There’s one additional factor that (I speculate. . .) may have profoundly influenced the development of contemporary Marion. In most old villages, the main road, and then the railroad, ran through the center of town. In Marion, though, the original highway (now Route 6) skirts the western edge of the town, and the railroad station was built up past the head of the cove. So the town center was mostly insulated from the two most important forces shaping late-19th and 20th century small-town streetscapes.

What does all this mean for a visiting sailor today? Mostly that there’s not much to do in Marion. Shopping, galleries, pub crawls, movies, museums, fine dining? No. There are a couple of restaurants within a short walk from the harbor. It’s less than a half-mile walk from Burr Brothers to the Cumberland Farms on Route 6. But that’s about it.

Marion’s appeal as a harbor to visit is found primarily in its almost unique combination of nicely-kept municipal and private buildings on widely-spaced lots. The town blends the order of a tightly zoned subdivision with a character and variety carefully built over 350 years of history.

📷 Geoff Rand
The waterfront park near the Old Landing is right next to Burr Brothers.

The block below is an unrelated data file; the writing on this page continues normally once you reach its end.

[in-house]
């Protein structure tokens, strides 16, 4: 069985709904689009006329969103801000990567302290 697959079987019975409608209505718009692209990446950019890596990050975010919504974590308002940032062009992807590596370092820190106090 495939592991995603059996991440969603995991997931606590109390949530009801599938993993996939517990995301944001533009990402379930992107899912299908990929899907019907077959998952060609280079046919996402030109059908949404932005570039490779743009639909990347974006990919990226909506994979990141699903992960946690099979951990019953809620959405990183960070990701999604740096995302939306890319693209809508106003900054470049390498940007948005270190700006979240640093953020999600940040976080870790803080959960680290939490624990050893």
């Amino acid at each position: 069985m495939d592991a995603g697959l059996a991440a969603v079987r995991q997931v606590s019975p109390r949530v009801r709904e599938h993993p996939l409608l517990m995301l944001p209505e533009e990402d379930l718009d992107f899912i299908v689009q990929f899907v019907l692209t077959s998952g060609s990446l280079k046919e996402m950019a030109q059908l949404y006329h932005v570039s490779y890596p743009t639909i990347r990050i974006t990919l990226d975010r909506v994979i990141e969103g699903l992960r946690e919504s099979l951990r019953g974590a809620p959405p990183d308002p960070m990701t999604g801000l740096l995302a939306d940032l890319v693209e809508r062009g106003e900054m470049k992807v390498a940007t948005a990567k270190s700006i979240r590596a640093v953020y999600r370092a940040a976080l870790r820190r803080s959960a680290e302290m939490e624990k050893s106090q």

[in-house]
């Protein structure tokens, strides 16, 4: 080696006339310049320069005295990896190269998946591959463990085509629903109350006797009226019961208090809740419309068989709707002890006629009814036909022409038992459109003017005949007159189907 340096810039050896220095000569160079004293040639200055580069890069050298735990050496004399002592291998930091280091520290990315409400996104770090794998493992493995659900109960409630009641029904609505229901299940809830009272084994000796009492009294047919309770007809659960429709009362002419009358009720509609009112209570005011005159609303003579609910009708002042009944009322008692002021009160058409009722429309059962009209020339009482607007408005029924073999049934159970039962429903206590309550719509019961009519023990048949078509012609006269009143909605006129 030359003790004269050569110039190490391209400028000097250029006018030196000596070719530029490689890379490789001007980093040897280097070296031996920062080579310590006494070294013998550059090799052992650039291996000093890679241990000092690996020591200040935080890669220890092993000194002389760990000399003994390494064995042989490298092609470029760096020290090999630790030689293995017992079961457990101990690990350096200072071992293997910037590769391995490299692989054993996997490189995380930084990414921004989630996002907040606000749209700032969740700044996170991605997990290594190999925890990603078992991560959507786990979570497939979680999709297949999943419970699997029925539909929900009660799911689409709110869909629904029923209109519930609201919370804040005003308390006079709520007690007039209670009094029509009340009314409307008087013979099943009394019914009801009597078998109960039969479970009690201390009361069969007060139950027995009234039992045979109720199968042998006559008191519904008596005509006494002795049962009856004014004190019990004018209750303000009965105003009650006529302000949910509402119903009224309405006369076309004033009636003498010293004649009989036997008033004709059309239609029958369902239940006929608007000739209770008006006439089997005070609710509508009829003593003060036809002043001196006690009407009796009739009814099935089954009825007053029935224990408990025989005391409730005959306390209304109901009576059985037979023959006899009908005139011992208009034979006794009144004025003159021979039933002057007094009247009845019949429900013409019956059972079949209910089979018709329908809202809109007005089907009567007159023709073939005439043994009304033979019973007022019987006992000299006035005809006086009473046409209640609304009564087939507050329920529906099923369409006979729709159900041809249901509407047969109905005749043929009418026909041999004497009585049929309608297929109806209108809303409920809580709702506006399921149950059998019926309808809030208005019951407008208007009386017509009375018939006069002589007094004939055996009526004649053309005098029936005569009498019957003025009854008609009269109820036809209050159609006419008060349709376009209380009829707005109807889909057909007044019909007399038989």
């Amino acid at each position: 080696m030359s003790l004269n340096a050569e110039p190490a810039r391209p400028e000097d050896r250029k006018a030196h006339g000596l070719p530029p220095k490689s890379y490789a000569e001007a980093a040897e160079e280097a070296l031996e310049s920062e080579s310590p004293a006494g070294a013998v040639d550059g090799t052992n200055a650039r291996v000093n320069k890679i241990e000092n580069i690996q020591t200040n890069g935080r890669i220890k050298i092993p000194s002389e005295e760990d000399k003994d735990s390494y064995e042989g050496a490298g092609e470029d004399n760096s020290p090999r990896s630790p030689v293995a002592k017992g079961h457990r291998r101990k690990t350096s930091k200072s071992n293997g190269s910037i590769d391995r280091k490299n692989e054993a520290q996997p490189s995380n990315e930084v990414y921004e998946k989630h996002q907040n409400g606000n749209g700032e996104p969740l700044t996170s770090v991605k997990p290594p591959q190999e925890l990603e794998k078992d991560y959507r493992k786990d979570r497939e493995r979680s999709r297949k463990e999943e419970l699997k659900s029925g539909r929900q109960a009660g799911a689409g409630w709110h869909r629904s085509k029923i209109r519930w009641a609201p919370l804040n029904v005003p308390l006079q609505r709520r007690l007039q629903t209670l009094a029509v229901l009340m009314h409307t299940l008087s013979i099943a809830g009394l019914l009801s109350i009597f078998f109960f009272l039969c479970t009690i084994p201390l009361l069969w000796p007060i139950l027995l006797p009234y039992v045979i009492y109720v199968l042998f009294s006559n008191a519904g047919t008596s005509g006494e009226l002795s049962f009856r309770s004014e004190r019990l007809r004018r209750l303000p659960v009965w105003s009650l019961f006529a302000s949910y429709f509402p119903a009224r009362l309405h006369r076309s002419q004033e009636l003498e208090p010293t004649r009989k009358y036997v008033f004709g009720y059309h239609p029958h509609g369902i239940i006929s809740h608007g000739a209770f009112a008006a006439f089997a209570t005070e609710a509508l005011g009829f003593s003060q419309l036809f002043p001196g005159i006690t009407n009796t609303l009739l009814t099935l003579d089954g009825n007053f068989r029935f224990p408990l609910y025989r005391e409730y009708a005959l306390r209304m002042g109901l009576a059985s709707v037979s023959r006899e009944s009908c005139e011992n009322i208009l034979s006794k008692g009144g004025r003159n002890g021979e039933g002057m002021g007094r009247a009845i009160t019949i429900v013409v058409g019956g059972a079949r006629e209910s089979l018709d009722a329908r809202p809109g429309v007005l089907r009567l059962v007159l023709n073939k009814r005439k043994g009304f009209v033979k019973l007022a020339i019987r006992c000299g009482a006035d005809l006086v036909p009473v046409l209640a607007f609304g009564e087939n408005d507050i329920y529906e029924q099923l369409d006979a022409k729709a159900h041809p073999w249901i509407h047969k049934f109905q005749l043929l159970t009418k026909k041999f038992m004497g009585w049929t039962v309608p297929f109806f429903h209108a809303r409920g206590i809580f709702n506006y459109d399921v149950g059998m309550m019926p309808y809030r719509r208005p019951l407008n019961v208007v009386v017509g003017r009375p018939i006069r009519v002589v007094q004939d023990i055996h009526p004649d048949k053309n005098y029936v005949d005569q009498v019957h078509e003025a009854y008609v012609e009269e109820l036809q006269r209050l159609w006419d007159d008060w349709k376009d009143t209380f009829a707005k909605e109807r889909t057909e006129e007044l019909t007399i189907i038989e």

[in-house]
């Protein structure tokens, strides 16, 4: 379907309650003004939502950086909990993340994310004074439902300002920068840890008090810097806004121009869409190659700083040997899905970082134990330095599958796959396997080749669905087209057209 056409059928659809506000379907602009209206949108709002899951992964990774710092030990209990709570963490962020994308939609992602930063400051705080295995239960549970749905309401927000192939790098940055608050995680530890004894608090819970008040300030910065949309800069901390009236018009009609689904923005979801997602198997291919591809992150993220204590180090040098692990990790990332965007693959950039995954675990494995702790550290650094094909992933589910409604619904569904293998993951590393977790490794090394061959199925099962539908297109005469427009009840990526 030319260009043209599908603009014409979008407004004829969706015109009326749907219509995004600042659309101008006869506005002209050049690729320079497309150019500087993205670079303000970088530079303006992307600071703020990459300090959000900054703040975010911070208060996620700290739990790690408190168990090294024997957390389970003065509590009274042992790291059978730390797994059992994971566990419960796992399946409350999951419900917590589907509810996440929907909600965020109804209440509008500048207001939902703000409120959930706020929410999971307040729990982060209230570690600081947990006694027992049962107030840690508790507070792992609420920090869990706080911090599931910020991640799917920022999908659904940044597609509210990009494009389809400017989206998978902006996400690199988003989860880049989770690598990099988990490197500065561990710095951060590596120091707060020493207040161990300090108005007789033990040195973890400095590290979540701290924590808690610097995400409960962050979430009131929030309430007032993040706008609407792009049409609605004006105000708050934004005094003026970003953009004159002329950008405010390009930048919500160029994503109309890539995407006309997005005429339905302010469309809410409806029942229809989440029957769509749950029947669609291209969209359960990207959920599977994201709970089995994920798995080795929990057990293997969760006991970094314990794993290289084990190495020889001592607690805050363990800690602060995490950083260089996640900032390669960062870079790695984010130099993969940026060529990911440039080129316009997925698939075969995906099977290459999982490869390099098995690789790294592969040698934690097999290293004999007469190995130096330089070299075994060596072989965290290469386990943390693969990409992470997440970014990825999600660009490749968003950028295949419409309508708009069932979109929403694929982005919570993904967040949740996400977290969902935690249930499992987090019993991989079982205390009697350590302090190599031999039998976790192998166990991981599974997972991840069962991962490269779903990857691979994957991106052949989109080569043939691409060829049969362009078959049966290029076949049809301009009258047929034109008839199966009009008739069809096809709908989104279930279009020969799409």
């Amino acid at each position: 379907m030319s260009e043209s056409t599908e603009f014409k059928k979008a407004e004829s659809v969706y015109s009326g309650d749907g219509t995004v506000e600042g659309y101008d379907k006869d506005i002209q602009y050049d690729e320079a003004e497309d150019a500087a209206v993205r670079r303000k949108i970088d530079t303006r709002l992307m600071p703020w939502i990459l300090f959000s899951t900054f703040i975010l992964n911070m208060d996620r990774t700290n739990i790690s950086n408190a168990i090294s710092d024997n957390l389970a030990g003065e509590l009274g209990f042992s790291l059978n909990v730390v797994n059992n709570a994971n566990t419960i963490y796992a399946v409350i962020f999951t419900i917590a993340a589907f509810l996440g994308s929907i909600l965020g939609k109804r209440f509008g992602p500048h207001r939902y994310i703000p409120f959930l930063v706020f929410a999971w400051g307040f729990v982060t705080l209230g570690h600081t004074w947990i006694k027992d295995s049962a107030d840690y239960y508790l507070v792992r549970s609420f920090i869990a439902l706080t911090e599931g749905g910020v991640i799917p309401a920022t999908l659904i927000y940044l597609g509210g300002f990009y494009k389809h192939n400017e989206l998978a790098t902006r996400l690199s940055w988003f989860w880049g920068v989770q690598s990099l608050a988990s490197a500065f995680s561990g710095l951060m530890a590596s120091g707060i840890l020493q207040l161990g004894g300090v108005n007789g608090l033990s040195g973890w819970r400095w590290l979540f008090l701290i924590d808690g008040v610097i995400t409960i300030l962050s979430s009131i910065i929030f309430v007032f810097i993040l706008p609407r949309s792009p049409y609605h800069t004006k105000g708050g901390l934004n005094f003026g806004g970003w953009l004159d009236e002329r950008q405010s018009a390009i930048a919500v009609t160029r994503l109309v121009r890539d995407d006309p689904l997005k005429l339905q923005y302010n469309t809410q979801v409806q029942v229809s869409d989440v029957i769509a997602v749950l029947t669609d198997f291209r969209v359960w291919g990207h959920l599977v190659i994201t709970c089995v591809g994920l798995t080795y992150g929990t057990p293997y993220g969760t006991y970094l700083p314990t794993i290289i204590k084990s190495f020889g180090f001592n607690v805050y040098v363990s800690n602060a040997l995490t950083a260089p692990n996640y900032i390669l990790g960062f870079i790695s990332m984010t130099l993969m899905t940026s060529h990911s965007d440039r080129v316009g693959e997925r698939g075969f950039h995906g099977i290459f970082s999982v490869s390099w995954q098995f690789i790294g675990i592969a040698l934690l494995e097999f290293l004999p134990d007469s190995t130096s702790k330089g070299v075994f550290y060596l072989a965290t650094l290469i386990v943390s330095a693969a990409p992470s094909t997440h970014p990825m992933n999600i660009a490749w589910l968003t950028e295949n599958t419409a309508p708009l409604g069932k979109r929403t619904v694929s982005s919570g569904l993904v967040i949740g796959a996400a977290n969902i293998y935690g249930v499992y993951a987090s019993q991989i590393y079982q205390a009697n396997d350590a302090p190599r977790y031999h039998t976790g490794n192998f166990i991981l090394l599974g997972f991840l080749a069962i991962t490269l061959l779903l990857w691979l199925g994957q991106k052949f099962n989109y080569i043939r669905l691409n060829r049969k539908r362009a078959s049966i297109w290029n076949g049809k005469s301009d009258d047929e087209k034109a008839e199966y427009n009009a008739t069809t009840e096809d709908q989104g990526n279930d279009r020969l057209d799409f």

📷 Geoff Rand

One Hour Ashore

The Sippican Historical Society has a nice little walking tour of the central part of town, focused mostly on streets near the water. The stories of the houses and their occupants create a rich, anecdotal sense of Marion’s evolution from colonial outpost to prosperous shipping and whaling port to modern suburban town.

Off the Beaten Path

I’d be tempted to take the dinghy up into Hammett Cove, in the upper right-hand corner of the harbor, and check out Boatyard Park. At high tide.

Maritime History

Benjamin Briggs of Marion was captain of the famous ghost ship Mary Celeste, discovered under sail near the Straits of Gibralter in 1872, with her entire crew missing, including Brigg’s wife Sarah, also of Marion, and their daughter. Briggs’ mother lived in Marion, and Briggs had left his son with her for the voyage.